Girl testifies she feared ‘getting shot’ by Derry mayor |

Girl testifies she feared ‘getting shot’ by Derry mayor

Renatta Signorini
Kevin M. Gross, 38, of Derry arrives for his preliminary hearing Wednesday, April 24, 2019. He is accused of pointing a gun at four children in a Derry park.

A 15-year-old boy testified Wednesday that he was involved in a scuffle at a Derry park this month with two younger boys when he heard someone yelling.

“‘Get on the ground, put your hands up’ … with a lot more profanity,” the boy said he heard.

The person yelling was Derry Mayor Kevin M. Gross, 38, who the boy testified stood a few feet away from him April 14 and pointed a revolver while the teen was on his knees with his hands in the air. Gross told him to stay on the ground and asked if he had a weapon, which he didn’t.

“The gun was within arm’s reach … of me,” the boy testified during Gross’ preliminary hearing. “I saw him pointing the gun directly at my head.”

District Judge Mark Bilik ordered Gross to stand trial on aggravated assault and related charges in connection with the alleged confrontation. The boy and three girls — two 14-year-olds and a 12-year-old — testified during an hour-long hearing that they were scared when Gross pointed a loaded revolver at them until neighbors intervened.

“What were you afraid of?” Assistant District Attorney Pete Caravello asked one of the teen girls.

“Getting shot,” she replied.

State troopers arrested Gross and accused him of taking the gun to the park near his Broad Street home just before 8:30 p.m. after his son was involved in the scuffle with the boy.

Gross had holstered his weapon by the time troopers arrived, and he surrendered it, according to court papers. He has since resigned as mayor.

The girls testified that they were at the park with the boy when the fight broke out. The girls started walking away when Gross arrived with the gun, but he yelled at them to stop, according to testimony. Gross allegedly ordered them at gunpoint to put their belongings down.

“He waved the gun and told us to get over here,” the other 14-year-old girl testified.

Trooper Ty Smith said Gross had 15 rounds of ammunition on him and the revolver was loaded.

Defense attorney Tim Andrews argued that aggravated assault charges should be dismissed because none of the victims was hurt. A boy involved in the scuffle had a minor scrape.

“He merely pointed it while clearly asking this young man if he had a weapon,” Andrews argued. “Mr. Gross, there’s no testimony, ever threatened to kill these children, there’s no testimony he ever touched them with a weapon … and I just think it’s beyond the pale” that prosecutors would charge him with aggravated assault.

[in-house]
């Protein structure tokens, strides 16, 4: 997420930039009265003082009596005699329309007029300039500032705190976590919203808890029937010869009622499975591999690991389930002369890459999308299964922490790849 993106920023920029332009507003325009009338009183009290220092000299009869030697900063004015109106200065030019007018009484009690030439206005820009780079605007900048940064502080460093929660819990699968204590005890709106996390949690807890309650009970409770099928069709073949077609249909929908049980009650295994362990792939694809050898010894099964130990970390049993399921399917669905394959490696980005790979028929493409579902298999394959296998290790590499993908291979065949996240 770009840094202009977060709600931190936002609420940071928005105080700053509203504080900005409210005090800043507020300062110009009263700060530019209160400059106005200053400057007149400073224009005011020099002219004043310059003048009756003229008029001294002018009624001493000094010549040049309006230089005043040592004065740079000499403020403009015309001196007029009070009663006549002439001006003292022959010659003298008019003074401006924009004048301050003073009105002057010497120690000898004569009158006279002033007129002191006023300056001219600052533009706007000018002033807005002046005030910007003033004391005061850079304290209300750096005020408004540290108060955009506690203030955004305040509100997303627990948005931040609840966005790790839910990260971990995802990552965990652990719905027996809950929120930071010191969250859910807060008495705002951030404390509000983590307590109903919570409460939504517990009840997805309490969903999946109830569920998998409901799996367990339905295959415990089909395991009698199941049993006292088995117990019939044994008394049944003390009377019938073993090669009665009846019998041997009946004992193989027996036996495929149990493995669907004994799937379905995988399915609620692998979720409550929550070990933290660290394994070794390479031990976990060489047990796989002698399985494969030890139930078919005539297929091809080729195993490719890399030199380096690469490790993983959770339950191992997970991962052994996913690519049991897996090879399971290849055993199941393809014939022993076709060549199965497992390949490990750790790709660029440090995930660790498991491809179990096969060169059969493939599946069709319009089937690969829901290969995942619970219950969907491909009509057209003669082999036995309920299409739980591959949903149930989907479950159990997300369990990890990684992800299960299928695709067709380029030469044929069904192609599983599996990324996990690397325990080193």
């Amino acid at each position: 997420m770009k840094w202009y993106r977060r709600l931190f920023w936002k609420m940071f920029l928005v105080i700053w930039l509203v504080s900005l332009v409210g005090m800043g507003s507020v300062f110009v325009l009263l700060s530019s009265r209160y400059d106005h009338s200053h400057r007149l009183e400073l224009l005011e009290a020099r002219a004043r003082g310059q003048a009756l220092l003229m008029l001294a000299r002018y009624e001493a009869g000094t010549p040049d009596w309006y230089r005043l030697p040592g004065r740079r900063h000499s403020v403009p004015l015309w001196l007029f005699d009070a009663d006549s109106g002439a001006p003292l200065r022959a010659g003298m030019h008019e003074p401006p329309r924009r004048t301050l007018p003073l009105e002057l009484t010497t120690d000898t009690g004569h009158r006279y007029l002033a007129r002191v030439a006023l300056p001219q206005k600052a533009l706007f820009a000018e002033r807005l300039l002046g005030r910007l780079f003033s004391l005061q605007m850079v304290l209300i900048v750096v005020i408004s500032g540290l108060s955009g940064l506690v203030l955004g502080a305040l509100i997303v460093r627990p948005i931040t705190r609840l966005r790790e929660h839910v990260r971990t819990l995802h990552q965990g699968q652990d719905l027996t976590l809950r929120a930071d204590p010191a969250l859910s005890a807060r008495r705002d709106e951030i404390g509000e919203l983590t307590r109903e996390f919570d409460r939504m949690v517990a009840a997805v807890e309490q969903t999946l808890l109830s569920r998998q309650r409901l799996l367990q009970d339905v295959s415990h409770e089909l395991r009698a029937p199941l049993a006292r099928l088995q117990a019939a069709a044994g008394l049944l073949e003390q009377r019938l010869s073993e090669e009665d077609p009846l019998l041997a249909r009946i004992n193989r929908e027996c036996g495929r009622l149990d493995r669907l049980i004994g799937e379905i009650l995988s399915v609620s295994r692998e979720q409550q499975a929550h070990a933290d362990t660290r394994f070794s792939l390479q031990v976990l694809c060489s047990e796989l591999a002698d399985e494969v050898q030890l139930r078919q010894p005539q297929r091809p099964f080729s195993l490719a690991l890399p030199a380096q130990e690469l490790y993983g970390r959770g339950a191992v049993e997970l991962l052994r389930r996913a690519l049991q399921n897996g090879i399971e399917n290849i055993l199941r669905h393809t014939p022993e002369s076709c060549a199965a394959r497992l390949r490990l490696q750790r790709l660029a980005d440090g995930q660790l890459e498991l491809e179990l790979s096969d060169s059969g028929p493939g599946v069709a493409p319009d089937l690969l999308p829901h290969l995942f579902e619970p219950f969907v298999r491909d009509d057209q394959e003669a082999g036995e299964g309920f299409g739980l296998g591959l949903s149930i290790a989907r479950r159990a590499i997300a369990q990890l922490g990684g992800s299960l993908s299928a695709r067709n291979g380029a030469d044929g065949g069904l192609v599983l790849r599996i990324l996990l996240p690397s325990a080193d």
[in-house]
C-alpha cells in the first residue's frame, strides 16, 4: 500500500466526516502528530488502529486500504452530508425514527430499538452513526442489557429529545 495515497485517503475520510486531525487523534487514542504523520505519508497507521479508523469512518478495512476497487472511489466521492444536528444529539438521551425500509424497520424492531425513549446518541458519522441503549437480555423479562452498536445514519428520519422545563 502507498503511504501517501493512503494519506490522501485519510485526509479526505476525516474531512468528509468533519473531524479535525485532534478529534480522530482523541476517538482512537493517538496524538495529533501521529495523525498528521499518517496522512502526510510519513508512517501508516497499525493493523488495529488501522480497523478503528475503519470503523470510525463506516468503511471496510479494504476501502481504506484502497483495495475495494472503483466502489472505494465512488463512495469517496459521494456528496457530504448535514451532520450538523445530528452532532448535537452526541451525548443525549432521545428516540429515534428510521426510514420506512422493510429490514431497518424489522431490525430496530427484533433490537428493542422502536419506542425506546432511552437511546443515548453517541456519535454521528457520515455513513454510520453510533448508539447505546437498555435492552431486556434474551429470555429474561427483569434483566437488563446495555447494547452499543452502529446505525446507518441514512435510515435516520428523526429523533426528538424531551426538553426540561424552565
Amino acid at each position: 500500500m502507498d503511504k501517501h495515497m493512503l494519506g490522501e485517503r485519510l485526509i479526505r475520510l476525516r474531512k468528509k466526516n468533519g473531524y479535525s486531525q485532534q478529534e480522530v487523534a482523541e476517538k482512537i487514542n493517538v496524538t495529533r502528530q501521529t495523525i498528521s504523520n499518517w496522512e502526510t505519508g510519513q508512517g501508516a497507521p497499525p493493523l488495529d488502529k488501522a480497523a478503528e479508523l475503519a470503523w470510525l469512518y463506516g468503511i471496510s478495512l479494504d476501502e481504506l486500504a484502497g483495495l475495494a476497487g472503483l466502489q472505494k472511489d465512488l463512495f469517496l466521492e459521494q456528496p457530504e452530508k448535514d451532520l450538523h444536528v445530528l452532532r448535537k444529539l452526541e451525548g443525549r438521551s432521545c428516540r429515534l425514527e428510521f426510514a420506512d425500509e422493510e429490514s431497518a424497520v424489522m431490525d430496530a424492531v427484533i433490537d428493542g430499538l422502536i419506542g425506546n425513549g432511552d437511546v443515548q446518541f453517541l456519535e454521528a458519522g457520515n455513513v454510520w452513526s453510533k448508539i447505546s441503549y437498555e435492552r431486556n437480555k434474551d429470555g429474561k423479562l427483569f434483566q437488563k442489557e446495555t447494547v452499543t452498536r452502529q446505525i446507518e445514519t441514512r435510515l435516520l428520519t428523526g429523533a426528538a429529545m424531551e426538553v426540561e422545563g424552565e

Bilik rejected that argument without hearing a response from prosecutors.

“He’s not pointing a stick at him, he’s not pointing a bat at him,” Bilik said. “He’s pointing a loaded gun at him.”

Gross is free on $20,000 bond. Sheriff’s deputies seized more than 55 firearms from his home as part of bond conditions Bilik imposed.

The judge chastised Gross and his wife at the conclusion of Wednesday’s hearing for what Bilik described as an attempt on April 16 to hide guns from sheriff’s deputies.

“I do not appreciate the loops they made the sheriffs go through to get these guns,” he said.

Andrews told Bilik there are no guns remaining at Gross’ home, and he called it “confusion” and a misunderstanding. The majority of those firearms are collectible items that have never been used. The remaining guns are used for hunting or target shooting.

Andrews pointed out after the hearing that witnesses testified Gross asked for police to be called when neighbors intervened. Andrews said police didn’t ask Gross his side of the story and other witnesses have not been interviewed.

“He wasn’t trying to avoid anything, he was trying to bring authorities into it to make sure nothing worse happened,” Andrews said. “He was trying to save these children from a possible assault with a weapon … .”

Andrews plans to continue contesting the aggravated assault charges.

The boy’s stepfather, Jason Caldwell, was happy the judge held that charge.

“There is no common sense sticking a gun in a kid’s face. None whatsoever,” Caldwell said. “The kids were scrapping … and it was over something stupid. You go from fighting over a marker to pointing a .38 at somebody. You can’t make that leap in any stretch of the imagination.”

Renatta Signorini is a Tribune-Review staff writer. You can contact Renatta at 724-837-5374, [email protected] or via Twitter .

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